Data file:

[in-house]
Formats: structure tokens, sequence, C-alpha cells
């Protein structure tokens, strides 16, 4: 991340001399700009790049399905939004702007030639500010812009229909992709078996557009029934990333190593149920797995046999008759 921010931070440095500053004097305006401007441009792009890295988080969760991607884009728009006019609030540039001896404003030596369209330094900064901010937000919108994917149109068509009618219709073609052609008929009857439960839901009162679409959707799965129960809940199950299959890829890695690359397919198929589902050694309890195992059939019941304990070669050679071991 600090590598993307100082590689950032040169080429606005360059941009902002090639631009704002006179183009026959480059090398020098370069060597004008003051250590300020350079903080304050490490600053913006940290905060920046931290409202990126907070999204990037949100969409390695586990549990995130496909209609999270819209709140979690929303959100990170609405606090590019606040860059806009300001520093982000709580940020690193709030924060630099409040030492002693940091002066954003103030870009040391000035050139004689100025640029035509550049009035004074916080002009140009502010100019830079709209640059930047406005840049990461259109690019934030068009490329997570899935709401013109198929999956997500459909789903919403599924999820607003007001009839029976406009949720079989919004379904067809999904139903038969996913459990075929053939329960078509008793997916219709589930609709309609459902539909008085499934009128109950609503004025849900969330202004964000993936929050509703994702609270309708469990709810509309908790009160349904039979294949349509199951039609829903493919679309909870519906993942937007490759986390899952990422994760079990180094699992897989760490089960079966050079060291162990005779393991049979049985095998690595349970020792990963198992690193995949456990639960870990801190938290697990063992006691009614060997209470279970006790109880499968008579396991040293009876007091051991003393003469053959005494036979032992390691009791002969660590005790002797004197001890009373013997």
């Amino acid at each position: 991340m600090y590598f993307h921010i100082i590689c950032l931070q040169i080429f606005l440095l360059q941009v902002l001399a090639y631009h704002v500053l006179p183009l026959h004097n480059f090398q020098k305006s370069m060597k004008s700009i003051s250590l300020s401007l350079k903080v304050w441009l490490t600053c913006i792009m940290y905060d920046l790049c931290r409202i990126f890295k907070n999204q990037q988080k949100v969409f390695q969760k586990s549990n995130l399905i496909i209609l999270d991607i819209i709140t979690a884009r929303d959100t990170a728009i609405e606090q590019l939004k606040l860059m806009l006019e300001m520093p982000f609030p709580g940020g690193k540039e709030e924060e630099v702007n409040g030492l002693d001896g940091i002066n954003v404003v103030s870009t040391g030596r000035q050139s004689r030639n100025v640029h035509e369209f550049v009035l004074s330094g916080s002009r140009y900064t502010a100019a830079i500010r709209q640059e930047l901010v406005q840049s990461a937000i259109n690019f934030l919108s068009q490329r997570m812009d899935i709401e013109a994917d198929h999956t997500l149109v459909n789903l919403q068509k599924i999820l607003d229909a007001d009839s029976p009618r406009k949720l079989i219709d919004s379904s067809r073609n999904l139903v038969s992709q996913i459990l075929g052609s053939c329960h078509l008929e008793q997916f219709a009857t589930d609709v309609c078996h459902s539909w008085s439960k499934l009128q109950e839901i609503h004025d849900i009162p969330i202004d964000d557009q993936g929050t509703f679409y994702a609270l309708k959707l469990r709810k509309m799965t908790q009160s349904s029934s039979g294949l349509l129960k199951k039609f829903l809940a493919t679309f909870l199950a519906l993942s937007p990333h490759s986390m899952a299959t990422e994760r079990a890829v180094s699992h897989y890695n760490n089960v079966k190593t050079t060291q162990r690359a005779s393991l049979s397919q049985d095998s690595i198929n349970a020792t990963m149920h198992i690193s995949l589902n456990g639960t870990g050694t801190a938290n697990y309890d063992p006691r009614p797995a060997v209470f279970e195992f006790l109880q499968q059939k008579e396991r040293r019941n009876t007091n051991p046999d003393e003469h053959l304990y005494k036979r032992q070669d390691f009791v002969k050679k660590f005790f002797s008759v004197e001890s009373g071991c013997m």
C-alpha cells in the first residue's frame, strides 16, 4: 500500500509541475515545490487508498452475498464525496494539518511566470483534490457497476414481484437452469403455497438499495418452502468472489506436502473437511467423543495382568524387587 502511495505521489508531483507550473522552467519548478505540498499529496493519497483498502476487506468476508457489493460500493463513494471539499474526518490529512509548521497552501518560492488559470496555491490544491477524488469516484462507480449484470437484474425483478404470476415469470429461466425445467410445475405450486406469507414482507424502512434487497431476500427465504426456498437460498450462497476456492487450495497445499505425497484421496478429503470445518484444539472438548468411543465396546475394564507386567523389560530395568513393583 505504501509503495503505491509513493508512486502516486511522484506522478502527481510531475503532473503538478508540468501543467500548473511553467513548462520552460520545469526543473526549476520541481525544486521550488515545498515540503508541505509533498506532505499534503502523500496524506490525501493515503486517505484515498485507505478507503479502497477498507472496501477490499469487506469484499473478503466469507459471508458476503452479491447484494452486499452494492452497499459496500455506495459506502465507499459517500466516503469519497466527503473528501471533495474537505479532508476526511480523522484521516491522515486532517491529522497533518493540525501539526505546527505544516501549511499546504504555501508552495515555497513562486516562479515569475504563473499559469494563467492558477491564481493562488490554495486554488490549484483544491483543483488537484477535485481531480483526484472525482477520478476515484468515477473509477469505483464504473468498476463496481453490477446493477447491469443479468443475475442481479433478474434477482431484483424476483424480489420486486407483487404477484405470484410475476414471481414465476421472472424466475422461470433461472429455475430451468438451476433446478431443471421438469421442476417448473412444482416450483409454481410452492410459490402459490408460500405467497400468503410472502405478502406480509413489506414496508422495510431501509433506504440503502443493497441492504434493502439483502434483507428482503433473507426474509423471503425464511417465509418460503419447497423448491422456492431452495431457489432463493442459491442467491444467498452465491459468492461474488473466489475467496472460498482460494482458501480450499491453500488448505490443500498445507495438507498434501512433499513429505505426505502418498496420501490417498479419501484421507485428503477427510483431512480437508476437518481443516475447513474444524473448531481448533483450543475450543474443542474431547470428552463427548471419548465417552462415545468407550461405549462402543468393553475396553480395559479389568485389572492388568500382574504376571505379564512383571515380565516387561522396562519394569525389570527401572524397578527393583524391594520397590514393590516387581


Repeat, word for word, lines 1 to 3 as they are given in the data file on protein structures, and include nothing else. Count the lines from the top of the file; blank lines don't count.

[in-house]
Formats: structure tokens, sequence, C-alpha cells
């Protein structure tokens, strides 16, 4: 991340001399700009790049399905939004702007030639500010812009229909992709078996557009029934990333190593149920797995046999008759 921010931070440095500053004097305006401007441009792009890295988080969760991607884009728009006019609030540039001896404003030596369209330094900064901010937000919108994917149109068509009618219709073609052609008929009857439960839901009162679409959707799965129960809940199950299959890829890695690359397919198929589902050694309890195992059939019941304990070669050679071991 600090590598993307100082590689950032040169080429606005360059941009902002090639631009704002006179183009026959480059090398020098370069060597004008003051250590300020350079903080304050490490600053913006940290905060920046931290409202990126907070999204990037949100969409390695586990549990995130496909209609999270819209709140979690929303959100990170609405606090590019606040860059806009300001520093982000709580940020690193709030924060630099409040030492002693940091002066954003103030870009040391000035050139004689100025640029035509550049009035004074916080002009140009502010100019830079709209640059930047406005840049990461259109690019934030068009490329997570899935709401013109198929999956997500459909789903919403599924999820607003007001009839029976406009949720079989919004379904067809999904139903038969996913459990075929053939329960078509008793997916219709589930609709309609459902539909008085499934009128109950609503004025849900969330202004964000993936929050509703994702609270309708469990709810509309908790009160349904039979294949349509199951039609829903493919679309909870519906993942937007490759986390899952990422994760079990180094699992897989760490089960079966050079060291162990005779393991049979049985095998690595349970020792990963198992690193995949456990639960870990801190938290697990063992006691009614060997209470279970006790109880499968008579396991040293009876007091051991003393003469053959005494036979032992390691009791002969660590005790002797004197001890009373013997």